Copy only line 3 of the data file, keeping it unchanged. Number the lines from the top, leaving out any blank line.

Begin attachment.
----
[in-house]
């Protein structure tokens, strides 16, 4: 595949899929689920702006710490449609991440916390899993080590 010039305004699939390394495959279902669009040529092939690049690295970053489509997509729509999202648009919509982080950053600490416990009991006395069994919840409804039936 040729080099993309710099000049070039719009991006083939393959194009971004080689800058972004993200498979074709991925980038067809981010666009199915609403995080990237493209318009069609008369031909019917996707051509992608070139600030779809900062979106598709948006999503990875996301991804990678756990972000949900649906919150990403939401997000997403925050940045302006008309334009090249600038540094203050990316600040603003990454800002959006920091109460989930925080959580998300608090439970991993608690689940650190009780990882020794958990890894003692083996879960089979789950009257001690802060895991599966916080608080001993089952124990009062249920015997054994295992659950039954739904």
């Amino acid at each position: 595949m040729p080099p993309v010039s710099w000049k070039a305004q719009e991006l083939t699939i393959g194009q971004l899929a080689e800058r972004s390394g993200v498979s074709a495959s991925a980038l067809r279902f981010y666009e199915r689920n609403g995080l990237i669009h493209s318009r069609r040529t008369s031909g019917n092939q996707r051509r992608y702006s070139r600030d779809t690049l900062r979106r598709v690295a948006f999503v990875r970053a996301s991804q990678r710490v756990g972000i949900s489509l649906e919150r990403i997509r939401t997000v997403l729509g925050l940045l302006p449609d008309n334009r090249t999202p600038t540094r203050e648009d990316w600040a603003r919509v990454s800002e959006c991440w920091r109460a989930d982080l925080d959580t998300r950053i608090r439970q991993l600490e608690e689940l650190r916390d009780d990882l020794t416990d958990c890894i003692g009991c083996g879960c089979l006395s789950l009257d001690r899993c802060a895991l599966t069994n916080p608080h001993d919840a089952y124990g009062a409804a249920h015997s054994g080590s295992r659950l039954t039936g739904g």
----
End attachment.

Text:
């Amino acid at each position: 595949m040729p080099p993309v010039s710099w000049k070039a305004q719009e991006l083939t699939i393959g194009q971004l899929a080689e800058r972004s390394g993200v498979s074709a495959s991925a980038l067809r279902f981010y666009e199915r689920n609403g995080l990237i669009h493209s318009r069609r040529t008369s031909g019917n092939q996707r051509r992608y702006s070139r600030d779809t690049l900062r979106r598709v690295a948006f999503v990875r970053a996301s991804q990678r710490v756990g972000i949900s489509l649906e919150r990403i997509r939401t997000v997403l729509g925050l940045l302006p449609d008309n334009r090249t999202p600038t540094r203050e648009d990316w600040a603003r919509v990454s800002e959006c991440w920091r109460a989930d982080l925080d959580t998300r950053i608090r439970q991993l600490e608690e689940l650190r916390d009780d990882l020794t416990d958990c890894i003692g009991c083996g879960c089979l006395s789950l009257d001690r899993c802060a895991l599966t069994n916080p608080h001993d919840a089952y124990g009062a409804a249920h015997s054994g080590s295992r659950l039954t039936g739904g």